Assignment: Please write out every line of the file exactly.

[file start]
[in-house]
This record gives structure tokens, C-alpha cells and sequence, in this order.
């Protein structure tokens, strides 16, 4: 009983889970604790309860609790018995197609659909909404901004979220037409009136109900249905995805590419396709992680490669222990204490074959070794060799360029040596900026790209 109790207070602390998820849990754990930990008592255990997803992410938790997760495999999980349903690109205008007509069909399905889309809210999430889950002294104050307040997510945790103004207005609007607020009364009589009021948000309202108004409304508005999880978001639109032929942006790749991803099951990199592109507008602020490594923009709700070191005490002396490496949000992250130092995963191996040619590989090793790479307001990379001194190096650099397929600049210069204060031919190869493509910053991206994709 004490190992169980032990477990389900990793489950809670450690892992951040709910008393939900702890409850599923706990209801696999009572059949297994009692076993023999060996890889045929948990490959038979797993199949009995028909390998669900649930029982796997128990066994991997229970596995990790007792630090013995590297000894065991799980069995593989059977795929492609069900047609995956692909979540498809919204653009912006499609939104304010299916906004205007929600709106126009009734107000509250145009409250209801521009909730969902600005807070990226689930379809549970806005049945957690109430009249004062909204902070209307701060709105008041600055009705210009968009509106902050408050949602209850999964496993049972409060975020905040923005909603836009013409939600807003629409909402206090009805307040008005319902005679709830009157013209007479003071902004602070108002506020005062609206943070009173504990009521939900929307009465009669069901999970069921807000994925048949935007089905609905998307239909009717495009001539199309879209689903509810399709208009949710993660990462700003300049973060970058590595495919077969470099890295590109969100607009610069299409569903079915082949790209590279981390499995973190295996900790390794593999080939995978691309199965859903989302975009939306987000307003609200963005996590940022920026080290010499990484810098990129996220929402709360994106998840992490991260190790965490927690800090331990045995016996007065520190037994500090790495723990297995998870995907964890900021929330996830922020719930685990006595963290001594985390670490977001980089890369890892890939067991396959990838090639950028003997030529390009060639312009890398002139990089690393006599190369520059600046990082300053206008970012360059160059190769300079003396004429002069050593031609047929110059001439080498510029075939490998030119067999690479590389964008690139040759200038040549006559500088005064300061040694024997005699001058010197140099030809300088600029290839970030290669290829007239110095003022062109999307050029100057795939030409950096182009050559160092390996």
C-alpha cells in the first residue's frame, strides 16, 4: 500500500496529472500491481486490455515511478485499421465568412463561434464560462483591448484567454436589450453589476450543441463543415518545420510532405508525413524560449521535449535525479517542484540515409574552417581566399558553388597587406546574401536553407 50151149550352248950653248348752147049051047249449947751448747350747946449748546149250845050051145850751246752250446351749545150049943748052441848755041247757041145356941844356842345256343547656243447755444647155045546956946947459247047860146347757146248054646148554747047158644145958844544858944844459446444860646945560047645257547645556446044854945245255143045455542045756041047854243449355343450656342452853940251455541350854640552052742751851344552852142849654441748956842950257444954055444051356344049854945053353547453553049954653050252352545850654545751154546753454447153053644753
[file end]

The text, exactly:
[in-house]
This record gives structure tokens, C-alpha cells and sequence, in this order.
């Protein structure tokens, strides 16, 4: 009983889970604790309860609790018995197609659909909404901004979220037409009136109900249905995805590419396709992680490669222990204490074959070794060799360029040596900026790209 109790207070602390998820849990754990930990008592255990997803992410938790997760495999999980349903690109205008007509069909399905889309809210999430889950002294104050307040997510945790103004207005609007607020009364009589009021948000309202108004409304508005999880978001639109032929942006790749991803099951990199592109507008602020490594923009709700070191005490002396490496949000992250130092995963191996040619590989090793790479307001990379001194190096650099397929600049210069204060031919190869493509910053991206994709 004490190992169980032990477990389900990793489950809670450690892992951040709910008393939900702890409850599923706990209801696999009572059949297994009692076993023999060996890889045929948990490959038979797993199949009995028909390998669900649930029982796997128990066994991997229970596995990790007792630090013995590297000894065991799980069995593989059977795929492609069900047609995956692909979540498809919204653009912006499609939104304010299916906004205007929600709106126009009734107000509250145009409250209801521009909730969902600005807070990226689930379809549970806005049945957690109430009249004062909204902070209307701060709105008041600055009705210009968009509106902050408050949602209850999964496993049972409060975020905040923005909603836009013409939600807003629409909402206090009805307040008005319902005679709830009157013209007479003071902004602070108002506020005062609206943070009173504990009521939900929307009465009669069901999970069921807000994925048949935007089905609905998307239909009717495009001539199309879209689903509810399709208009949710993660990462700003300049973060970058590595495919077969470099890295590109969100607009610069299409569903079915082949790209590279981390499995973190295996900790390794593999080939995978691309199965859903989302975009939306987000307003609200963005996590940022920026080290010499990484810098990129996220929402709360994106998840992490991260190790965490927690800090331990045995016996007065520190037994500090790495723990297995998870995907964890900021929330996830922020719930685990006595963290001594985390670490977001980089890369890892890939067991396959990838090639950028003997030529390009060639312009890398002139990089690393006599190369520059600046990082300053206008970012360059160059190769300079003396004429002069050593031609047929110059001439080498510029075939490998030119067999690479590389964008690139040759200038040549006559500088005064300061040694024997005699001058010197140099030809300088600029290839970030290669290829007239110095003022062109999307050029100057795939030409950096182009050559160092390996």
C-alpha cells in the first residue's frame, strides 16, 4: 500500500496529472500491481486490455515511478485499421465568412463561434464560462483591448484567454436589450453589476450543441463543415518545420510532405508525413524560449521535449535525479517542484540515409574552417581566399558553388597587406546574401536553407 50151149550352248950653248348752147049051047249449947751448747350747946449748546149250845050051145850751246752250446351749545150049943748052441848755041247757041145356941844356842345256343547656243447755444647155045546956946947459247047860146347757146248054646148554747047158644145958844544858944844459446444860646945560047645257547645556446044854945245255143045455542045756041047854243449355343450656342452853940251455541350854640552052742751851344552852142849654441748956842950257444954055444051356344049854945053353547453553049954653050252352545850654545751154546753454447153053644753